Posted August 01, 2019
Websites are notorious for offering very little for your gold and silver. As a matter of fact, they gained such a bad reputation in such a short amount of time that I can't even remember the last time I had a conversation with a customer who sent gold to a website. The best rule of thumb here is NOT to send your valuables away to be evaluated. There's no need for it, and you won't realize the full value of your gold jewelry.
What's the first thing you think of when the words "pawn shop" are uttered. I'm going to guess it has something to do with a lack of trust, and an expectation that you will receive a low offer on your valuable jewelry items. Whereas I'm sure there are scrupulous pawn shops out there, most of us have never been in one, nor plan on going into one. Reputations are earned. Have you ever watched the TV show Pawn Stars? It's entertaining, but there are some things that the shop's buyers do that we here at Flora Gems would NEVER do.
This question is asked in order to assess whether a customer has any idea of the value of the item she has brought in. Whenever a selling customer answers this question with a specific amount, she usually suffers, and the buyer comes out ahead. Let's say you have a diamond ring that the pawn shop owner has examined, and has determined to have a cash value of $1,000, but instead of offering you $1,000, he asks you, "How much do you want for your diamond ring?" Your answer might be something like this ... "Well, I'm not really sure. It was my grandmother's originally, and I don't have any paperwork for it. Maybe, $200 or $300?" ... Guess what? In this scenario you are going to get between $200 and $300. You leave the shop thinking you did alright, but you're not really sure. The pawn shop owner just bought your grandmother's diamond ring for $700 less than he was willing to pay. Is it legal? Yes. Is it sketchy and unscrupulous? You bet it is.
At Flora Gems, once we determine your diamond ring is worth $1,000, we say something like, "I can pay you $1,000 for your ring. If that's acceptable to you, I'm happy to write a check right now. Would you like me to do that?" Of course, we could play those pawn shop games and try to get a lower price, but we just feel like making a fair offer is the right thing to do. Like I said earlier, reputations are earned.
If, in the scenario above, the selling customer had said she wanted $2,000 for the ring that is worth $1,000, the pawn shop owner would have immediately started telling her everything that is wrong with the ring, how difficult it is to sell, and how he could never pay $1,000. He'd have offered something much lower, and then, if the customer had chosen to engage in it, haggling over the price would have begun.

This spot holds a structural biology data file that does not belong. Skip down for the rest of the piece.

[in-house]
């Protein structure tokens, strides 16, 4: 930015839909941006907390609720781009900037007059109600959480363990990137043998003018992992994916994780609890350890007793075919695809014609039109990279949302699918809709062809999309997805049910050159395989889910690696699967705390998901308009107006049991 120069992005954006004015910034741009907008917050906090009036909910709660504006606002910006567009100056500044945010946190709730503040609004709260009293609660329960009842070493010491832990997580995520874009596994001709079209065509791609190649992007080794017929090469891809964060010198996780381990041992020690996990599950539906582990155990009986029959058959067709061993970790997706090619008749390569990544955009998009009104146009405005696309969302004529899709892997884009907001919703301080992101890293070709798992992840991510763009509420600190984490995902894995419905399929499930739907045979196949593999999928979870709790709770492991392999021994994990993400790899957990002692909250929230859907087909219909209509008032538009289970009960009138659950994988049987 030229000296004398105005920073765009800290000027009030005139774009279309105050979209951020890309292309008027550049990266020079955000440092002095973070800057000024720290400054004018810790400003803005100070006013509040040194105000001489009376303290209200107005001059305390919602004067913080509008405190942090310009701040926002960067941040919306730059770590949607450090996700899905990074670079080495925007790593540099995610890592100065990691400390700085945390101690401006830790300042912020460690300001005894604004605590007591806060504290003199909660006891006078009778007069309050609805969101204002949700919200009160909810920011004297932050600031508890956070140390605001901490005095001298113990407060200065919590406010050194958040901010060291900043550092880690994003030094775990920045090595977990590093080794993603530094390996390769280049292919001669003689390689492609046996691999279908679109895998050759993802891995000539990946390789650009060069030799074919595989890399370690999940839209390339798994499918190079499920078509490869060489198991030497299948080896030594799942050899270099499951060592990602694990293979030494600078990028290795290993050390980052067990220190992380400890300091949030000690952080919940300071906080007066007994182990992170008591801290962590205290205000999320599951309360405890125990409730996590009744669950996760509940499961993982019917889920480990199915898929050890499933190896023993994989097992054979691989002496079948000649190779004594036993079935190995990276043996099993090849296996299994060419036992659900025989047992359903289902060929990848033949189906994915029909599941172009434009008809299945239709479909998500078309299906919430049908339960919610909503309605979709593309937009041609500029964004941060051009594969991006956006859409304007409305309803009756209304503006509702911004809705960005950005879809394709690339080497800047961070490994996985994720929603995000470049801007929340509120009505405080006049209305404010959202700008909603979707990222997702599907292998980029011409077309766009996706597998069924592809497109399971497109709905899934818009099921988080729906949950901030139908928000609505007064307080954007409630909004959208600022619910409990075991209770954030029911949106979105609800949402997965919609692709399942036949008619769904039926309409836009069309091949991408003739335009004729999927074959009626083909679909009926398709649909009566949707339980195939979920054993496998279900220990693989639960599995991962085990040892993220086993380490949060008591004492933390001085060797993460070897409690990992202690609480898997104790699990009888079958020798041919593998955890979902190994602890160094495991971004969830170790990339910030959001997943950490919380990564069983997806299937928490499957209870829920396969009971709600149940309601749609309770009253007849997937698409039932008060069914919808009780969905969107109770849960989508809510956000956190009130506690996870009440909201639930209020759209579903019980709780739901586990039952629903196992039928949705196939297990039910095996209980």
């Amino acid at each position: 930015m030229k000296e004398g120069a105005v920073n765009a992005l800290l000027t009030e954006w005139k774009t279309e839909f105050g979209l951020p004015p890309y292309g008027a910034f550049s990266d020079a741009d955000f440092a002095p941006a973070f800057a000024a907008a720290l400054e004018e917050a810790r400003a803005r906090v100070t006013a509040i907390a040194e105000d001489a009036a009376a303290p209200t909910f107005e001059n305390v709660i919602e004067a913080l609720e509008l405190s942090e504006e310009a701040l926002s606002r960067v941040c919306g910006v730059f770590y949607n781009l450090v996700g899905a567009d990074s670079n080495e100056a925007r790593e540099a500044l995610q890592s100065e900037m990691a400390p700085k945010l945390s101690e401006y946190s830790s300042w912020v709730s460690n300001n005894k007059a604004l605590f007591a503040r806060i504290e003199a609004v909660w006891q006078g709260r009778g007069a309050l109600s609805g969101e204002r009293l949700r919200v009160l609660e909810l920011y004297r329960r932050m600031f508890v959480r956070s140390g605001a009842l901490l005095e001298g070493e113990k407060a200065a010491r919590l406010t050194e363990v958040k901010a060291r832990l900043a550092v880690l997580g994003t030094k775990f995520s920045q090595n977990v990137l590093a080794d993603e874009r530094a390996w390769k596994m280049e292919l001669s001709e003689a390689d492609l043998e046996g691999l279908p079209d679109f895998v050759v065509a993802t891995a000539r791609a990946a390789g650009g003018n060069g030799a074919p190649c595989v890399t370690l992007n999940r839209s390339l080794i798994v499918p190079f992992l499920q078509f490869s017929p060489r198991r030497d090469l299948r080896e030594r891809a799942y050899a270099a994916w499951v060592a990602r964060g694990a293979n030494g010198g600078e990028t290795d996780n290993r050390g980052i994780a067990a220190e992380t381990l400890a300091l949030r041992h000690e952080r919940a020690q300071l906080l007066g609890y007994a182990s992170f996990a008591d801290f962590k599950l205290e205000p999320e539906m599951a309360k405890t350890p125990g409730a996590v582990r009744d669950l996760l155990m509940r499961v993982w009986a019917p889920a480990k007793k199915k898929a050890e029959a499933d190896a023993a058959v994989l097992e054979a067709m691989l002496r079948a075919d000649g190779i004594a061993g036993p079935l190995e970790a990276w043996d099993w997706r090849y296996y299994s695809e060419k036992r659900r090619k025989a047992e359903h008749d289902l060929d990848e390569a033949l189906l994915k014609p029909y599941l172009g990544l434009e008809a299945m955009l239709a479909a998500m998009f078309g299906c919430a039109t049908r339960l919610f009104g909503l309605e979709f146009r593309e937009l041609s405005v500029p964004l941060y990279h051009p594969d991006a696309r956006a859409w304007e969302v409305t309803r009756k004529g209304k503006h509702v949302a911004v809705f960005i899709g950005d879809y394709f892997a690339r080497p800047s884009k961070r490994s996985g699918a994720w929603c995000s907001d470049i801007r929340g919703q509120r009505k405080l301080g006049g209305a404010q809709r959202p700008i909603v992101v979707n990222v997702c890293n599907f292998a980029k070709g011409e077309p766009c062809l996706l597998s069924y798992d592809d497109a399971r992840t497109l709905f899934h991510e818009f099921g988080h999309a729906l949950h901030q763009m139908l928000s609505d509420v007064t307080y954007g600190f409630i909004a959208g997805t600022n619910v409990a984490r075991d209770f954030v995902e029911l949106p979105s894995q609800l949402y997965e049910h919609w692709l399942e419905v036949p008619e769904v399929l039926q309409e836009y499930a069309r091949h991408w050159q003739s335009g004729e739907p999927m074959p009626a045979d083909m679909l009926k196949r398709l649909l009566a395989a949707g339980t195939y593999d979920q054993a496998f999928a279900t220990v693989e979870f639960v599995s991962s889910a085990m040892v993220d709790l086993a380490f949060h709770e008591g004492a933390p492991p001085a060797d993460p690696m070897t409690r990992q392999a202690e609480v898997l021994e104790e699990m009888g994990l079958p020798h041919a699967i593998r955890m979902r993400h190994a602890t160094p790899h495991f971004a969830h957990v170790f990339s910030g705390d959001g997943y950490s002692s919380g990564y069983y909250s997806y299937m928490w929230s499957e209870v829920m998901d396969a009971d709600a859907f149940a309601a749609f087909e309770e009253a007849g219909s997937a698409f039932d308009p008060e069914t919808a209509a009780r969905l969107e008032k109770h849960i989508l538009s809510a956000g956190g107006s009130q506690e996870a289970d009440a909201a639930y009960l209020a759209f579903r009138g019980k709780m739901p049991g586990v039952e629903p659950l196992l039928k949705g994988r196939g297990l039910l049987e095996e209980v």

At Flora Gems, we understand that most of our customers don't want to haggle over price because most people just aren't comfortable doing it. If I offer $1,000 for a diamond ring, and my customer tells me that she was expecting something closer to $2,000, I explain the realities of the estate jewelry market, and apologize for not being able to do any better for her, but that we always put our best foot forward on all offers to buy items of value. I wish her luck getting $2,000. When our customers leave after such a transaction, at least we have shown them respect, not belittled them, and not made them feel like their treasured jewelry is worthless. And oftentimes, those customers come back and accept my offer after taking some time to shop around only to realize that my offer is the best one after all.
Let me relate to you a real life story that is very typical for us.
Last week, a nice woman came in with a simple request. She had two diamonds she wanted to sell, and asked if I would like to look at them and make an offer to buy them. We sat down in my office, and at my desk we talked and got to know each other while I evaluated her diamonds. In less than 10 minutes I offered her $2,350 for both diamonds, and she immediately accepted my offer.
As I wrote the check, we continued to talk, and she offered up information about her previous attempt at selling her diamonds at another local jewelry store. This jeweler sent her diamonds to Chicago, and for a period of 4 months this customer waited for her diamonds NOT to get sold. To make matters worse, she had to ask more than once for her diamonds to be returned to her. The other jeweler (conditionally) offered a little over $3,000, but what good is a higher offer if it never materializes? It might as well be $5,000, or $20,000, or $1,000,000 for that matter.
If you are considering selling your gold, silver, diamonds, or other jewelry, please take it to your local, independent jeweler where you are made to feel comfortable. Flora Gems has been trusted since 1856. We believe in keeping things simple. If you bring us something to purchase from you, we'll take the necessary time to evaluate it, and then we'll look you in the eye and let you know exactly what we can pay for it. No funny business. No ploys. And, if you accept our offer, we write you a check immediately. You leave with money in hand, and a promise from us to find a new home for the items you sold. We think this is simple, and honest.